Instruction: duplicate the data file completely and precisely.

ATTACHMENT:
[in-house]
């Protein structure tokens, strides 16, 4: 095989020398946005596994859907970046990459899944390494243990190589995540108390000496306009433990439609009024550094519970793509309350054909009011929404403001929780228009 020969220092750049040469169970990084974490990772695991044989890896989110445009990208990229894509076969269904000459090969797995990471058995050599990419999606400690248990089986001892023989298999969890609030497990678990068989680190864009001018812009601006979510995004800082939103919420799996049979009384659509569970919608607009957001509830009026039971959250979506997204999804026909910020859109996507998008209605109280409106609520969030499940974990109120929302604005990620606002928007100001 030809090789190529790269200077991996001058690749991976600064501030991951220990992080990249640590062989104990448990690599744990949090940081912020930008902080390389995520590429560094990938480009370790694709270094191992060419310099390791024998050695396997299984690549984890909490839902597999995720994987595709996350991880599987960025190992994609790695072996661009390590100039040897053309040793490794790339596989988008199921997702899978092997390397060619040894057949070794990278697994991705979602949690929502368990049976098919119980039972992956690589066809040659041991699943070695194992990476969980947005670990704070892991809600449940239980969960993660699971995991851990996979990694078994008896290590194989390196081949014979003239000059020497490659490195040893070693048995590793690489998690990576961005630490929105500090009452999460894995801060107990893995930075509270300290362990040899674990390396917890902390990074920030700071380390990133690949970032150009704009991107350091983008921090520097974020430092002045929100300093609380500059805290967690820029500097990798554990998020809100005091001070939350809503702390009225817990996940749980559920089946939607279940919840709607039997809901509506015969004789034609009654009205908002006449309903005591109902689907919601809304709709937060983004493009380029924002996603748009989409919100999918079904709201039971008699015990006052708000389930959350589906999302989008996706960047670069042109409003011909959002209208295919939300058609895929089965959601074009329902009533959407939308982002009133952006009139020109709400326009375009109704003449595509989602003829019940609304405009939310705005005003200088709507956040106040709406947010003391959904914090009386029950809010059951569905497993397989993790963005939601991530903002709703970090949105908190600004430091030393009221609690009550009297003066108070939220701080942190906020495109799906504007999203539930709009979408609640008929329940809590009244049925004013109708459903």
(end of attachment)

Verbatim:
[in-house]
């Protein structure tokens, strides 16, 4: 095989020398946005596994859907970046990459899944390494243990190589995540108390000496306009433990439609009024550094519970793509309350054909009011929404403001929780228009 020969220092750049040469169970990084974490990772695991044989890896989110445009990208990229894509076969269904000459090969797995990471058995050599990419999606400690248990089986001892023989298999969890609030497990678990068989680190864009001018812009601006979510995004800082939103919420799996049979009384659509569970919608607009957001509830009026039971959250979506997204999804026909910020859109996507998008209605109280409106609520969030499940974990109120929302604005990620606002928007100001 030809090789190529790269200077991996001058690749991976600064501030991951220990992080990249640590062989104990448990690599744990949090940081912020930008902080390389995520590429560094990938480009370790694709270094191992060419310099390791024998050695396997299984690549984890909490839902597999995720994987595709996350991880599987960025190992994609790695072996661009390590100039040897053309040793490794790339596989988008199921997702899978092997390397060619040894057949070794990278697994991705979602949690929502368990049976098919119980039972992956690589066809040659041991699943070695194992990476969980947005670990704070892991809600449940239980969960993660699971995991851990996979990694078994008896290590194989390196081949014979003239000059020497490659490195040893070693048995590793690489998690990576961005630490929105500090009452999460894995801060107990893995930075509270300290362990040899674990390396917890902390990074920030700071380390990133690949970032150009704009991107350091983008921090520097974020430092002045929100300093609380500059805290967690820029500097990798554990998020809100005091001070939350809503702390009225817990996940749980559920089946939607279940919840709607039997809901509506015969004789034609009654009205908002006449309903005591109902689907919601809304709709937060983004493009380029924002996603748009989409919100999918079904709201039971008699015990006052708000389930959350589906999302989008996706960047670069042109409003011909959002209208295919939300058609895929089965959601074009329902009533959407939308982002009133952006009139020109709400326009375009109704003449595509989602003829019940609304405009939310705005005003200088709507956040106040709406947010003391959904914090009386029950809010059951569905497993397989993790963005939601991530903002709703970090949105908190600004430091030393009221609690009550009297003066108070939220701080942190906020495109799906504007999203539930709009979408609640008929329940809590009244049925004013109708459903």